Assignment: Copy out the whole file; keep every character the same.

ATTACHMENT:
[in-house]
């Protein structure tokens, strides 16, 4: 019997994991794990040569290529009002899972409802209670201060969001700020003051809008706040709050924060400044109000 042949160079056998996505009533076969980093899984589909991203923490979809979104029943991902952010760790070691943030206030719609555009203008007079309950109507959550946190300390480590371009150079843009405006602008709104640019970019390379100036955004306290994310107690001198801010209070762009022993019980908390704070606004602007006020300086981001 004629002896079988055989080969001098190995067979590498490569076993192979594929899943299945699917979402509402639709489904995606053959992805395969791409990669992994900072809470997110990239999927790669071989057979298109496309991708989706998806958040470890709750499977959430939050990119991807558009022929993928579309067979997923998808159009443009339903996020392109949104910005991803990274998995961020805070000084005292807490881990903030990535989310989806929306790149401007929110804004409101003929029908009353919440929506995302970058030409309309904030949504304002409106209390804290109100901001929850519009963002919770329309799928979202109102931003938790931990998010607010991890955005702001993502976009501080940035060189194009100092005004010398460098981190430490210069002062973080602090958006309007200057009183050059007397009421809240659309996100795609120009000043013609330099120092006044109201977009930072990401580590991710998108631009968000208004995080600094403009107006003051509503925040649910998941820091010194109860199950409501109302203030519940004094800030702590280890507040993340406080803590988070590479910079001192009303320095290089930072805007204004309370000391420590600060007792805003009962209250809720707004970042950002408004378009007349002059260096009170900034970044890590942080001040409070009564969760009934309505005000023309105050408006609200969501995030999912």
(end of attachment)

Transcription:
[in-house]
């Protein structure tokens, strides 16, 4: 019997994991794990040569290529009002899972409802209670201060969001700020003051809008706040709050924060400044109000 042949160079056998996505009533076969980093899984589909991203923490979809979104029943991902952010760790070691943030206030719609555009203008007079309950109507959550946190300390480590371009150079843009405006602008709104640019970019390379100036955004306290994310107690001198801010209070762009022993019980908390704070606004602007006020300086981001 004629002896079988055989080969001098190995067979590498490569076993192979594929899943299945699917979402509402639709489904995606053959992805395969791409990669992994900072809470997110990239999927790669071989057979298109496309991708989706998806958040470890709750499977959430939050990119991807558009022929993928579309067979997923998808159009443009339903996020392109949104910005991803990274998995961020805070000084005292807490881990903030990535989310989806929306790149401007929110804004409101003929029908009353919440929506995302970058030409309309904030949504304002409106209390804290109100901001929850519009963002919770329309799928979202109102931003938790931990998010607010991890955005702001993502976009501080940035060189194009100092005004010398460098981190430490210069002062973080602090958006309007200057009183050059007397009421809240659309996100795609120009000043013609330099120092006044109201977009930072990401580590991710998108631009968000208004995080600094403009107006003051509503925040649910998941820091010194109860199950409501109302203030519940004094800030702590280890507040993340406080803590988070590479910079001192009303320095290089930072805007204004309370000391420590600060007792805003009962209250809720707004970042950002408004378009007349002059260096009170900034970044890590942080001040409070009564969760009934309505005000023309105050408006609200969501995030999912």